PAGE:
The court went on to note that while it is possible that the Supreme Court might apply intermediate scrutiny to compelled speech in the ordinary informed-consent context, the “speech-and-display” requirements go “well beyond” what is traditionally required for inform consent, and also go “well beyond” the provisions that the Supreme Court in Casey approved. See Casey, 505 U.S. at 884 (plurality opinion).
After concluding that strict scrutiny analysis applies to the “speech-and-display” requirements, the court turned to the question of whether the interests asserted by the Defendants are compelling and whether the requirements are narrowly tailored to achieve those interests.
The Defendants asserted, and the court rejected, several state interests for the “speech-and-display” requirements. First, the Defendants asserted that the state has an interest in protecting the psychological health of patients. The court responded by stating that even if this were a compelling state interest, the Defendants failed to produce any evidence that the “speech-and-display” requirements furthers it. In fact, the court went on, the Plaintiffs produced evidence suggesting that the requirements harm patients’ psychological health. Second, the Defendants asserted that the state has an interest in preventing coercive abortions. As with the first asserted interest, the Court responded by stating that even if this were a compelling state interest, the Defendants failed to explain how the “speech-and-display” requirements further this interest. Finally, the Defendants asserted that the state has an interest in expressing its preference for the life of the unborn. The court responded by stating that even if this were a compelling state interest, the Defendants failed to produce evidence that other alternatives – such as making the information available in written form, or offering to make the image and information available upon request – could not achieve this interest in a less-burdensome manner.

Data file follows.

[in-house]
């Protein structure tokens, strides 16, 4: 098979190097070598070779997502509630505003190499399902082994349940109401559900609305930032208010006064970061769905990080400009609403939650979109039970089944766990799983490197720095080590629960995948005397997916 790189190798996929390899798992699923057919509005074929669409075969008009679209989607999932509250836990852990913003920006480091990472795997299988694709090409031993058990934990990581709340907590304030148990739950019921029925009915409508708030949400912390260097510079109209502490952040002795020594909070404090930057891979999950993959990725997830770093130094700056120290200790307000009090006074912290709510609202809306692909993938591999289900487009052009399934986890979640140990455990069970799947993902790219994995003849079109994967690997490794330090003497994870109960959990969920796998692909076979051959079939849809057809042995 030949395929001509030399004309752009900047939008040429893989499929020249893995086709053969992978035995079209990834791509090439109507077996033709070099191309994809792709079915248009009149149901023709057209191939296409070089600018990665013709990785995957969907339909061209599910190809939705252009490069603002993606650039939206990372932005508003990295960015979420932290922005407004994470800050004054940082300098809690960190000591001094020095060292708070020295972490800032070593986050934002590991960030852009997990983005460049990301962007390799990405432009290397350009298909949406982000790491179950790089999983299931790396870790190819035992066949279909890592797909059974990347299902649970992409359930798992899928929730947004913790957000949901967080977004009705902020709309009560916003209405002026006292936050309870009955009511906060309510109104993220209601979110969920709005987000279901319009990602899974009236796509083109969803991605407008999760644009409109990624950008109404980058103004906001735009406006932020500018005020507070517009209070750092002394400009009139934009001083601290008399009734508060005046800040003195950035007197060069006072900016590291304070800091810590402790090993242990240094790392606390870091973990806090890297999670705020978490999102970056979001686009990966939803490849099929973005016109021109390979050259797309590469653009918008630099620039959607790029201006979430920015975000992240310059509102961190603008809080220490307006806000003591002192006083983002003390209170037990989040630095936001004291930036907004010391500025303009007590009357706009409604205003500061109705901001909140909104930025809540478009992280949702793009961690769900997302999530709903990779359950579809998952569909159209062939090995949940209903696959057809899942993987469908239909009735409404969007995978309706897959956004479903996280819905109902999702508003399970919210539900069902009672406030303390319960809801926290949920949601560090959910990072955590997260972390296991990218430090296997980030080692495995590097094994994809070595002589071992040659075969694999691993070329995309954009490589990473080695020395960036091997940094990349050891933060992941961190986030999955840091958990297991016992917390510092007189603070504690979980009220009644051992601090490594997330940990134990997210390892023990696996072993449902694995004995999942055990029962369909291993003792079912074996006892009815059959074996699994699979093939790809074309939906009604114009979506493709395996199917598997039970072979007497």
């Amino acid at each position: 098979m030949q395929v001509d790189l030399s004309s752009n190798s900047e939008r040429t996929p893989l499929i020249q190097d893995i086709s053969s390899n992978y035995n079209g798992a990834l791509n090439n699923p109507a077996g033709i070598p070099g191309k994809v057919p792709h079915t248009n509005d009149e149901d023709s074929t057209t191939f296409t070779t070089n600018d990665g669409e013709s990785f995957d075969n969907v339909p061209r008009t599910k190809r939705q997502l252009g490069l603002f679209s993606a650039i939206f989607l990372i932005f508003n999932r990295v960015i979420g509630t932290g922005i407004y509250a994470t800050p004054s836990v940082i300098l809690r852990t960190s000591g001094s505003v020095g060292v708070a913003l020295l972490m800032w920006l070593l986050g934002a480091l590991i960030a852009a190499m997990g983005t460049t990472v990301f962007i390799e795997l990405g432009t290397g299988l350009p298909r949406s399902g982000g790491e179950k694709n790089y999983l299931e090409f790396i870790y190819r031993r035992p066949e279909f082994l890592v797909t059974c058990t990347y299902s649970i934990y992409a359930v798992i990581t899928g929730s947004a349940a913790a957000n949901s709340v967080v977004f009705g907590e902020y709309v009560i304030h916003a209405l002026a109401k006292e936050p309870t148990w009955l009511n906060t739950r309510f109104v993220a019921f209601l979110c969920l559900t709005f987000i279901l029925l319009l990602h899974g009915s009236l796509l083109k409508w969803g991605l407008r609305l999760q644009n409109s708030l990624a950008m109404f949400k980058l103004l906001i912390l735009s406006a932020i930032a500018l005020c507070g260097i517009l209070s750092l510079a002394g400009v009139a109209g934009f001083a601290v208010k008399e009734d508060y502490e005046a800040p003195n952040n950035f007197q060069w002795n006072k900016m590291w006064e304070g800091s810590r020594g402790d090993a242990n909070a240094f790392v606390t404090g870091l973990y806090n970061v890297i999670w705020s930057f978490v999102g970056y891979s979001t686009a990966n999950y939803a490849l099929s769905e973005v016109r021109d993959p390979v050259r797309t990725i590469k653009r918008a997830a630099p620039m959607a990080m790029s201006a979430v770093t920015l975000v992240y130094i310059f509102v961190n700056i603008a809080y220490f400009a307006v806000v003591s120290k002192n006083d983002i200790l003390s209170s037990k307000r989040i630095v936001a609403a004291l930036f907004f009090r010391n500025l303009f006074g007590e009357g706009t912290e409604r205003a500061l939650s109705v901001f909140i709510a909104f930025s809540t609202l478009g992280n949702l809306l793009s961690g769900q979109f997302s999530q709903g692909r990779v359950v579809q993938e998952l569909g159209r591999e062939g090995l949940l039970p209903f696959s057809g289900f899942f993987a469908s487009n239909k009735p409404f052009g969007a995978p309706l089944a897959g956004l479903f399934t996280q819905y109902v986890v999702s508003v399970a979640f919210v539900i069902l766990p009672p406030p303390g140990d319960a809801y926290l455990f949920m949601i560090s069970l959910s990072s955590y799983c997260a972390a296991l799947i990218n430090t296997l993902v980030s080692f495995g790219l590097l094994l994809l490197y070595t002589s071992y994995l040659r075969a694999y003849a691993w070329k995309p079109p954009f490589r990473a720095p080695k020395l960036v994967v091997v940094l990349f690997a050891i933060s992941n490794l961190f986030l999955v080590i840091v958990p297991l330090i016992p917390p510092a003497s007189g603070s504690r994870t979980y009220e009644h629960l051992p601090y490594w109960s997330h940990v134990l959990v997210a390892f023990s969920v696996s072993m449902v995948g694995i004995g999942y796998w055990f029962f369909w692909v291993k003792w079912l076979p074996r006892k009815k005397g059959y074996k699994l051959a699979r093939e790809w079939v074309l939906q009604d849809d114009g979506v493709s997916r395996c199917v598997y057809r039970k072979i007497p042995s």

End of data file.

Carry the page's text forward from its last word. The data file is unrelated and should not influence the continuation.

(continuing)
Because the Defendants failed to show that the “speech-and-display” requirements narrowly advanced a compelling state interest, the court concluded that the Plaintiffs were likely to succeed on their First Amendment claims. The court went on to hold that the Plaintiffs established that they would be irreparably harmed absent an injunction and that the balance of public equities tips in their favor. Therefore, the court enjoined the “speech-and-display” requirements in their entirety. The court noted, however, that because the Act contains a severability clause and the Plaintiffs did not challenge the Act in its entirety, other portions of the Act – such as the provision that requires physicians or other healthcare professionals to provide women with certain information at least 24 hours in advance of an abortion procedure – would go into effect on October 26th as scheduled.
Scott Herrig, University of California, Berkeley-School of Law 2012